It is called The Evolution of Everything. He contrasts decentralized trial-and-error evolution with top-down control in many arenas, from biology to technology to culture. My first thoughts.
1. He offers full-frontal libertarianism. On money, he cites Selgin. On education, he cites Tooley. etc. Incidentally, on culture he cites Henrich, whose book I interrupted to read Ridley’s and who does not seem to grasp the libertarian implications of his own work.
2. He cites a legal scholar with whom I was not familiar: Oliver Goodenough. Actually, I met Oliver a couple of times through a mutual friend–more than 40 years ago.
3. On the evolution of marriage, he writes that hunter-gatherer societies are mainly monogamous.
But as soon as farming came along, 10,000 years ago, powerful men were able to accumulate the resources to buy off and intimidate other men, and to attract low-status women into harems. . .If only to try to satisfy the low-status men, societies that allowed widespread polygamy tended to be very violent toward their neighbors. This was especially true of pastoral societies reliant on sheep, goats or cattle, whose wealth was mobile and showed scale economies. . .herders from Asia and Arabia not only experienced chronic violence, but kept erupting into Europe, India, China and Africa to kill men and abduct women.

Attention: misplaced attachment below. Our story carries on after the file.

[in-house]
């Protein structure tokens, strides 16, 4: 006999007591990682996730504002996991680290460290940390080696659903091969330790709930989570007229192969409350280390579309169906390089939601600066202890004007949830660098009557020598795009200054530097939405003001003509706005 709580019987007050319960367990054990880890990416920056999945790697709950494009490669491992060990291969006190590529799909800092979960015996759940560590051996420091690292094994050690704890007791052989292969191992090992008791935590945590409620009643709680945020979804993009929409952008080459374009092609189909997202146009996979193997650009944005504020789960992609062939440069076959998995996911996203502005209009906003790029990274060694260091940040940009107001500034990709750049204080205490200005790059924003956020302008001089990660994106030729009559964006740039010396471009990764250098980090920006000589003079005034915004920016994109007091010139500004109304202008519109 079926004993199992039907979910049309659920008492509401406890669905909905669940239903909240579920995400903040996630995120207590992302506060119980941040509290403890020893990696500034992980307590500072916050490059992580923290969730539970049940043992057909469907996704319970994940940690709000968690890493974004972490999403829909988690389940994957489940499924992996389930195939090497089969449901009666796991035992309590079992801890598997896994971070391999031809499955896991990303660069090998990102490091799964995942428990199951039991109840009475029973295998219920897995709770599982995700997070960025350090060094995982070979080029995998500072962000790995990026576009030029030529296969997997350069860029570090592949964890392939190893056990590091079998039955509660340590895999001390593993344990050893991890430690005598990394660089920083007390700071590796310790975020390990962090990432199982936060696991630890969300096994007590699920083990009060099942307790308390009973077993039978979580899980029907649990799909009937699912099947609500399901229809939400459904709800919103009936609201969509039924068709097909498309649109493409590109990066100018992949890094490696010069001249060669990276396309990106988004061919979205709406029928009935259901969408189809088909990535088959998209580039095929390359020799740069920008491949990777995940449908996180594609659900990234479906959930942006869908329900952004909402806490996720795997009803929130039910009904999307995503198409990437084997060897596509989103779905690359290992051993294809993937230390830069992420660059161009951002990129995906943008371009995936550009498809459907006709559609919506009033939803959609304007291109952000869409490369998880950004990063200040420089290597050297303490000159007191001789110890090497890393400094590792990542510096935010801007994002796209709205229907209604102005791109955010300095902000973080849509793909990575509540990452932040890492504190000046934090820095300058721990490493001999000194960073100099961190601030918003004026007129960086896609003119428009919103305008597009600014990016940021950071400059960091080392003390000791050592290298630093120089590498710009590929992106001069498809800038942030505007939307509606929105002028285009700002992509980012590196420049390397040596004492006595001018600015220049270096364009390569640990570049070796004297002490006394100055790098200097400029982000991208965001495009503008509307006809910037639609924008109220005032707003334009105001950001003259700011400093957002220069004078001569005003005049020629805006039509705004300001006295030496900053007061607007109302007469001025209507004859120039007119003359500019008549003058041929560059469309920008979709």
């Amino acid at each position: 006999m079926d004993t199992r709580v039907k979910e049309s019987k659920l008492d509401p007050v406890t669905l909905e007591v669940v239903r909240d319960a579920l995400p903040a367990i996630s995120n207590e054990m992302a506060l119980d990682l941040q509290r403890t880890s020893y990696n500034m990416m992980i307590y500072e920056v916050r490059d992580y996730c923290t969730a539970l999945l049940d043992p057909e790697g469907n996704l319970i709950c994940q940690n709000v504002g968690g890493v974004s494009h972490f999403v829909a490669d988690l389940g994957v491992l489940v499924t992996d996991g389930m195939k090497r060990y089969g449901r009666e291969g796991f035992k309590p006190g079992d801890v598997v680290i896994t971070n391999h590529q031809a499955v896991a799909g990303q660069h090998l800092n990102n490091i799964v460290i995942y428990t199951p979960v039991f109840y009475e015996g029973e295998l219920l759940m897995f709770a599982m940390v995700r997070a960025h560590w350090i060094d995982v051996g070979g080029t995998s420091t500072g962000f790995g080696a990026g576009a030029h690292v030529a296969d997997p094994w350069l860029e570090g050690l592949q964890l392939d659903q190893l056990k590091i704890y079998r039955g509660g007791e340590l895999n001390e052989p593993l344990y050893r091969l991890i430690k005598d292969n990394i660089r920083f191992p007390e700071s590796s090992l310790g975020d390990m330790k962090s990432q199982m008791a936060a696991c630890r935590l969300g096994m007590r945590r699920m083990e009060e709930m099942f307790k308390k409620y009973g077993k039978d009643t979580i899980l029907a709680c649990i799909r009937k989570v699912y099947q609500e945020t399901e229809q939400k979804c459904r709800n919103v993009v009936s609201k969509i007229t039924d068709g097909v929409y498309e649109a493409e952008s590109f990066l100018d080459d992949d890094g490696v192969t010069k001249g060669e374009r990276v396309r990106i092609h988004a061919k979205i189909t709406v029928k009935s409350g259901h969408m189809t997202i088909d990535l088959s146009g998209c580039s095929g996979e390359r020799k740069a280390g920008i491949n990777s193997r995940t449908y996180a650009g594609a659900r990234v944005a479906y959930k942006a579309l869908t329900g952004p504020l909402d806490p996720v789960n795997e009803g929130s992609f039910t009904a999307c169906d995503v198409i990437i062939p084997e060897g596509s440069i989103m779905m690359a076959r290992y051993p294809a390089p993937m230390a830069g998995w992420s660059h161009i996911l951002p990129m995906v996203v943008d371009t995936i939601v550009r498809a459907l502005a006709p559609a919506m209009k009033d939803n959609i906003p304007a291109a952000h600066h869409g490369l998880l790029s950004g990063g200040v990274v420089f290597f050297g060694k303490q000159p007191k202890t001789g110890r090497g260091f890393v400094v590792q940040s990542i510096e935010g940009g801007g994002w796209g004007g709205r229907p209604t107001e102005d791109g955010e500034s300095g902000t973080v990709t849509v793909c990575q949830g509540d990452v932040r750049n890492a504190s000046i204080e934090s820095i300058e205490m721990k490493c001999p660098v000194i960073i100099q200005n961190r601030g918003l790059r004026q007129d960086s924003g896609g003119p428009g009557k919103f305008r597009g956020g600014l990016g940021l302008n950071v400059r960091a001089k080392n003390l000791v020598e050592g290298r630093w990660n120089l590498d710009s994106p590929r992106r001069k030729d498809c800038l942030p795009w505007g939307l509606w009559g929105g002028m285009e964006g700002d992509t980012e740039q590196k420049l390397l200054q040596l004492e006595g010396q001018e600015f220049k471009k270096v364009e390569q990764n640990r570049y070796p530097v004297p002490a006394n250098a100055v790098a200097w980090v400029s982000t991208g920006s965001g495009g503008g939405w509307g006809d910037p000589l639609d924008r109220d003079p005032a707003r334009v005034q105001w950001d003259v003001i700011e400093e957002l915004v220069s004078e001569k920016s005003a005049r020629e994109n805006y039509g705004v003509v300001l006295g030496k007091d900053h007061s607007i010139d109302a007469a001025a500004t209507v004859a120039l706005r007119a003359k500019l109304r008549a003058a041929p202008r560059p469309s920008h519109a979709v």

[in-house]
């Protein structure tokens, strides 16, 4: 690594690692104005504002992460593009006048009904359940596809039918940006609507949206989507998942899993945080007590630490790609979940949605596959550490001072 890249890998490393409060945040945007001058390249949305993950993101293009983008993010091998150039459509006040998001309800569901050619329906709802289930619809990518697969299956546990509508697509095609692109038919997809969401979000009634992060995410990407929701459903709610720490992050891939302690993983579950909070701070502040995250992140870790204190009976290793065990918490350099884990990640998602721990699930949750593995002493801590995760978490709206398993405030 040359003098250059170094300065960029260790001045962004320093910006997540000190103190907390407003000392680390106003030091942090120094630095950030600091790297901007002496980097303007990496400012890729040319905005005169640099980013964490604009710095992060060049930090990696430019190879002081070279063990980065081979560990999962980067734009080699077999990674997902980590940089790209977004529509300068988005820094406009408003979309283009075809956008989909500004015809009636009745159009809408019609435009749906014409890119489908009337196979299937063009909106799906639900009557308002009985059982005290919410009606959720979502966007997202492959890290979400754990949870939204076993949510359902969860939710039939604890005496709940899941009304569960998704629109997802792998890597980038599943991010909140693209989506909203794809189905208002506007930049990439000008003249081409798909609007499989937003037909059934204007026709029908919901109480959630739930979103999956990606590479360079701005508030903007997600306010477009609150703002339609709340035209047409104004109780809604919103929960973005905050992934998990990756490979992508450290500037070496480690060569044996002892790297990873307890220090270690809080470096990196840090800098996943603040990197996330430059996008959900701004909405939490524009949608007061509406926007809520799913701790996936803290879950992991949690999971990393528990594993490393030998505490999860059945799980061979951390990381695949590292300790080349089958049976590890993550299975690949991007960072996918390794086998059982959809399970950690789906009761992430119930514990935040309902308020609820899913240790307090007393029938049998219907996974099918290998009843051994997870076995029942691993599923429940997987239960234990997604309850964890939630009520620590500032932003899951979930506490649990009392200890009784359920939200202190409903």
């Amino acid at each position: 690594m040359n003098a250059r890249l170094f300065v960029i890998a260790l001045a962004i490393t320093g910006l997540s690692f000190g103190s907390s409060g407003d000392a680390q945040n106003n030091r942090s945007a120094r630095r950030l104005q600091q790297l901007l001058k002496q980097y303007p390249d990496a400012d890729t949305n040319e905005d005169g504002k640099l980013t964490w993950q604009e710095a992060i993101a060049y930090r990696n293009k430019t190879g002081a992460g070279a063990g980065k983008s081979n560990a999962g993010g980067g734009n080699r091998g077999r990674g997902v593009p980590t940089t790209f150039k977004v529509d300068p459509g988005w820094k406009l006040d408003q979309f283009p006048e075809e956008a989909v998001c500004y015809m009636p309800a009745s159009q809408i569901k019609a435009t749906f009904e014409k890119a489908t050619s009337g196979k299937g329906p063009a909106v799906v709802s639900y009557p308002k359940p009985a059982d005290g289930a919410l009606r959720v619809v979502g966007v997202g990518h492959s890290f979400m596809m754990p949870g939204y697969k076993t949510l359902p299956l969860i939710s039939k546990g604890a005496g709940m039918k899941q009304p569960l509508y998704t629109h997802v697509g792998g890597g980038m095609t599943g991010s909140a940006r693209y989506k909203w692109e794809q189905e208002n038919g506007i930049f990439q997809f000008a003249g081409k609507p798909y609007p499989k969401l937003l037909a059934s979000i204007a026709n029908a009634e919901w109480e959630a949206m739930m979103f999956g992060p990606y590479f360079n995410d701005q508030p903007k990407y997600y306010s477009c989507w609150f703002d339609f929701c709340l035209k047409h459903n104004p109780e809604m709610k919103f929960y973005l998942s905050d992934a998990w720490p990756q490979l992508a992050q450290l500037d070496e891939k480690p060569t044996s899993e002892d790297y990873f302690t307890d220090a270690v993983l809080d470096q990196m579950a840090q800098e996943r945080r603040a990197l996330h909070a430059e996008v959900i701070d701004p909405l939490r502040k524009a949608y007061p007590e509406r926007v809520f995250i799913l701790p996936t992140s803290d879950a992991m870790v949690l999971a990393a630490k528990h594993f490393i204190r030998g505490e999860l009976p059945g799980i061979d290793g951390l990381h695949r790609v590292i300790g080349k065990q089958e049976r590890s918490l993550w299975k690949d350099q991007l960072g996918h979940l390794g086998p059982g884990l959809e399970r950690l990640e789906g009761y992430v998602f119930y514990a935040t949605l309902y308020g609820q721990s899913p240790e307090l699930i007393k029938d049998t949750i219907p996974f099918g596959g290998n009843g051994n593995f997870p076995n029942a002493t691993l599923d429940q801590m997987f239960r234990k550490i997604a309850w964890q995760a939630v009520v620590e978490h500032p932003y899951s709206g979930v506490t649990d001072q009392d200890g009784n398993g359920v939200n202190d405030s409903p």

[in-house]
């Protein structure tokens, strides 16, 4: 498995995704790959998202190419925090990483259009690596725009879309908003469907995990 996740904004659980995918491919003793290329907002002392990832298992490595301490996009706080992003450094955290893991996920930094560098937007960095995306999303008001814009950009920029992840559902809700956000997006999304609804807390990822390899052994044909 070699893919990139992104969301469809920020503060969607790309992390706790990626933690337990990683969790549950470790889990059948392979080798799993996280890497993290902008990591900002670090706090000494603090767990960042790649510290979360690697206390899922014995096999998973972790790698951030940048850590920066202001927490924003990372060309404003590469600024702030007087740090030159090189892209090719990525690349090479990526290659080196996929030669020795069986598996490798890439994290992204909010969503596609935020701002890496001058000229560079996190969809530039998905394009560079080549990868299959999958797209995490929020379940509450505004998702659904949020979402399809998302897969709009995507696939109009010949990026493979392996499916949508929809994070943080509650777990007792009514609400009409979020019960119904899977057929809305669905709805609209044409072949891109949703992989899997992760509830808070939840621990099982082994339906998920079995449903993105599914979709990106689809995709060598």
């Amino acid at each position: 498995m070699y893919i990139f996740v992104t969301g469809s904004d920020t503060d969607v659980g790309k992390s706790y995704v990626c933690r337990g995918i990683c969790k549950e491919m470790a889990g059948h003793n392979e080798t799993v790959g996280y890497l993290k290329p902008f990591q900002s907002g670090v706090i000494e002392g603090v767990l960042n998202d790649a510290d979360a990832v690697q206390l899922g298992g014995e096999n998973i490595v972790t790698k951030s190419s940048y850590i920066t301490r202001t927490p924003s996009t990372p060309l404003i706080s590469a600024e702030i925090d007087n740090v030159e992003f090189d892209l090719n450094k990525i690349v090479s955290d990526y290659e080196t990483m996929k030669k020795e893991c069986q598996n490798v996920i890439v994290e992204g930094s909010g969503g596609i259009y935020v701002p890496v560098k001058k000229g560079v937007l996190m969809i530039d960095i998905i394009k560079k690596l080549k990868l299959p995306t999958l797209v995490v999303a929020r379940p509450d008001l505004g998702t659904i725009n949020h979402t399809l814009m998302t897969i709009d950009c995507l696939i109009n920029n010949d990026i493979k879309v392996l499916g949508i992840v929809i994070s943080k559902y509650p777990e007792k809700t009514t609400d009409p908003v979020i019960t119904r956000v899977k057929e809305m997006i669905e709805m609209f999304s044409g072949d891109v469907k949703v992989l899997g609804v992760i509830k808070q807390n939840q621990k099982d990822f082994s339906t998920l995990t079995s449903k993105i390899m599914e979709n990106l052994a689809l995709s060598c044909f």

…The transition to monogamy is a big theme of Christianity. . .The winners from the re-emergence of monagamy in late antiquity would have been the high-born women, who got to monopolize their husbands, and the much more numerous low-born men, who got to have sex at all.
4. On the advantage of urbanization for specialization and trade,
In America as a whole, nearly twice as many people work in grocery stores as in restaurants. In Manhattan, nearly five times as many work in restaurants
5. On the inexorable rise of economic well-being,
Stagnationism has its fans in every generation.
6. On technology, he argues strongly for context as a causal factor (“the adjacent possible”) and against individual agency (the heroic inventor). One implication:
having argued for the incremental, inevitable and collective nature of innovation, I am not a fan of patents and copyright laws. They grant too much credit and reward to individuals
7. Speaking of technology’s evolution, when he writes
The internet revolution might have happened ten years earlier if academics had not been dependent on a government network antipathetic to commercial use.
he is blowing smoke. The arrival of the commercial Internet is instead an example of context. Telecommunications pre-internet used circuit-switching networks. The Internet uses packet switching. Until relatively recently, circuit switching was much less expensive (the cross-over point was roughly the year 2000). Packet switching became economical only after sufficient iterations of Moore’s Law had taken place. In 1985, the cost of building out a mass-market Internet would have been astronomical.